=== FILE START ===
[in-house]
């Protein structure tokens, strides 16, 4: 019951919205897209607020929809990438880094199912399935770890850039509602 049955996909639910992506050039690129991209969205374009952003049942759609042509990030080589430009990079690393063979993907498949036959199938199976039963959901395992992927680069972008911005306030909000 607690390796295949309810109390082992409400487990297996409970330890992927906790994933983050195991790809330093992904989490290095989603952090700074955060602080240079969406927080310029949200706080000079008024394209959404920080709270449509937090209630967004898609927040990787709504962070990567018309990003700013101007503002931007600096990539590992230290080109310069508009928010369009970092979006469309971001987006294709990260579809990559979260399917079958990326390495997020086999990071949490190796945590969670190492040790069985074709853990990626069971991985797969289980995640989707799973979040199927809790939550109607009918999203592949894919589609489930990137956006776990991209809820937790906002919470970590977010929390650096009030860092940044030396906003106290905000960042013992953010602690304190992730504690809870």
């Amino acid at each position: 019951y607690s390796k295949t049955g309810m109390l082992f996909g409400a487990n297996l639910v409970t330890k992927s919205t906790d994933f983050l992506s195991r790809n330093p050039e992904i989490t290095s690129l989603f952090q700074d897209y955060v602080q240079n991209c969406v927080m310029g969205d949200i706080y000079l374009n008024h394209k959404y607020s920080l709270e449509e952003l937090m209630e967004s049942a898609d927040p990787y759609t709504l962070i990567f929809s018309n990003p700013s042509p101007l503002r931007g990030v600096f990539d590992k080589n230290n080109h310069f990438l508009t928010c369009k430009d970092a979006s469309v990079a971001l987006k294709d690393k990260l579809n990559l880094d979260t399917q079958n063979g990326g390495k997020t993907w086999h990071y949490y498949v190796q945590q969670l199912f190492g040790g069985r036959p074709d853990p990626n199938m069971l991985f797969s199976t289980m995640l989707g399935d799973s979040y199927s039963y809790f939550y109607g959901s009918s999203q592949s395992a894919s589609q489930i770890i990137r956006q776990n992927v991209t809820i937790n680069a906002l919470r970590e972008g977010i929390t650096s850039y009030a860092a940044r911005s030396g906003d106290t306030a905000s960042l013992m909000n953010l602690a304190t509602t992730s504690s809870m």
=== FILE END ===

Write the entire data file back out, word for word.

[in-house]
């Protein structure tokens, strides 16, 4: 019951919205897209607020929809990438880094199912399935770890850039509602 049955996909639910992506050039690129991209969205374009952003049942759609042509990030080589430009990079690393063979993907498949036959199938199976039963959901395992992927680069972008911005306030909000 607690390796295949309810109390082992409400487990297996409970330890992927906790994933983050195991790809330093992904989490290095989603952090700074955060602080240079969406927080310029949200706080000079008024394209959404920080709270449509937090209630967004898609927040990787709504962070990567018309990003700013101007503002931007600096990539590992230290080109310069508009928010369009970092979006469309971001987006294709990260579809990559979260399917079958990326390495997020086999990071949490190796945590969670190492040790069985074709853990990626069971991985797969289980995640989707799973979040199927809790939550109607009918999203592949894919589609489930990137956006776990991209809820937790906002919470970590977010929390650096009030860092940044030396906003106290905000960042013992953010602690304190992730504690809870």
């Amino acid at each position: 019951y607690s390796k295949t049955g309810m109390l082992f996909g409400a487990n297996l639910v409970t330890k992927s919205t906790d994933f983050l992506s195991r790809n330093p050039e992904i989490t290095s690129l989603f952090q700074d897209y955060v602080q240079n991209c969406v927080m310029g969205d949200i706080y000079l374009n008024h394209k959404y607020s920080l709270e449509e952003l937090m209630e967004s049942a898609d927040p990787y759609t709504l962070i990567f929809s018309n990003p700013s042509p101007l503002r931007g990030v600096f990539d590992k080589n230290n080109h310069f990438l508009t928010c369009k430009d970092a979006s469309v990079a971001l987006k294709d690393k990260l579809n990559l880094d979260t399917q079958n063979g990326g390495k997020t993907w086999h990071y949490y498949v190796q945590q969670l199912f190492g040790g069985r036959p074709d853990p990626n199938m069971l991985f797969s199976t289980m995640l989707g399935d799973s979040y199927s039963y809790f939550y109607g959901s009918s999203q592949s395992a894919s589609q489930i770890i990137r956006q776990n992927v991209t809820i937790n680069a906002l919470r970590e972008g977010i929390t650096s850039y009030a860092a940044r911005s030396g906003d106290t306030a905000s960042l013992m909000n953010l602690a304190t509602t992730s504690s809870m």